Guam's lack-of-voice woes echoed by Puerto Rico
It may have been a hearing to examine the procedures regarding Puerto Rico's political status and economic outlook, but it also shed light on the ongoing fight for equality faced by all US territories. What's happening in Puerto Rico could serve as a case study of what's happening in other US territories, like locally on Guam. "Guam is in the same boat," said Congresswoman Madeleine Bordallo. "We just don't have 300 million or 400 million people. We're very small."
to discuss the relationship between the current economic crisis gripping Puerto Rico and the unresolved issue of political status. According Puerto Rico Congressman Pedro Pierluisi the US territory has more US citizens than 21 states and is $73 billion in debt, which they blame on their territorial status.
And like Guam, Puerto Rico voiced a similar concern about their voice on Capitol Hill. "My constituents cannot vote for president, have no senators, and a non-voting delegate in the House," he stated.
Among the representatives from the US territories, no one knows that better than Delegate Bordallo, who her congressional colleagues from the territories call "The Dean". She said, "I want to go on record saying this that the life of a territorial delegate in the United States Congress is the most frustrating job that you would have ever expected it to be. When your colleagues are going over there to vote you're standing there watching them, and they say why don't you go over there to vote and I say, 'Well, we don't vote, oh, that's right.' So ladies and gentlemen, I sympathize with everything that's said here."
Likewise American Samoa congresswoman Aumua Amata spoke in solidarity and frustration with how the territories are being treated. Just recently a Federal Court of Appeals rejected arguments attorneys made in a case claiming the national citizenship clause in the US Constitution applies in American Samoa and all other unincorporated US territories. "So once again the courts have confirmed that US nationals in American Samoa and US citizens from Puerto Rico and the other three unincorporated territories are forced to relocate to a state of the union to secure full and equal rights and duties of US citizenship," Amata said.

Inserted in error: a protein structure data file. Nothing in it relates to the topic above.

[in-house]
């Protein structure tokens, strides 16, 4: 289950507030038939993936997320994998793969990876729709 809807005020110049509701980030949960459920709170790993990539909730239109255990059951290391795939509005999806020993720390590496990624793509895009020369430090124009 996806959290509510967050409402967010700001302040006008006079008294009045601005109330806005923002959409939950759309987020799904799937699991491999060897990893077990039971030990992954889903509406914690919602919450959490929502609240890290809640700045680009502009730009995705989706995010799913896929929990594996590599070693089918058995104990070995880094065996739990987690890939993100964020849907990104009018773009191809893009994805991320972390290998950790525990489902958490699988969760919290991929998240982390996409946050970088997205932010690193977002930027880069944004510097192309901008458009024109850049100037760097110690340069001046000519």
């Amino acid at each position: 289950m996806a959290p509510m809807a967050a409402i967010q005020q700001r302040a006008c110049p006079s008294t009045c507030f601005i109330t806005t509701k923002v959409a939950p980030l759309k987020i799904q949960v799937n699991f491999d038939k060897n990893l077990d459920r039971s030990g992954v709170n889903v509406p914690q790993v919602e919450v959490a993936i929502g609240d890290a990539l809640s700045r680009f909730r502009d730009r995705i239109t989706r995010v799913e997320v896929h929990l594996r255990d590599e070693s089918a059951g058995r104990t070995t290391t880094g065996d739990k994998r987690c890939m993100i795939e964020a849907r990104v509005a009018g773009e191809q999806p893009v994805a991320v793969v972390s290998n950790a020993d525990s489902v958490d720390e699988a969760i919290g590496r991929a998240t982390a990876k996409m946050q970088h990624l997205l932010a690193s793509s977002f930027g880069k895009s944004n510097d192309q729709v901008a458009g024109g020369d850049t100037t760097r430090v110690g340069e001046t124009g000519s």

The court ruling was yet another example of the barriers unincorporated territories face in their path toward equality. Former governor of Puerto Rico Luis Fortuno stated, "What it means is that it grants Congress carte blanche to do essentially whatever it wants with the u-s citizens residing in the territories."
Subcommittee chairman Don Young from Alaska pledged his support to push the resolution of Puerto Rico's political status forward, saying, "The status quo cannot exist the fairness to Americans - the unfairness to Americans not being listened to by this Congress and I think the responsibility to the people of Puerto Rico."
Hopefully the same can be extended here where America's day begins. "Like our brothers and sisters in Puerto Rico, the people of Guam aspire to determine our political future, and fully exercise our right to self-determination," said Bordallo.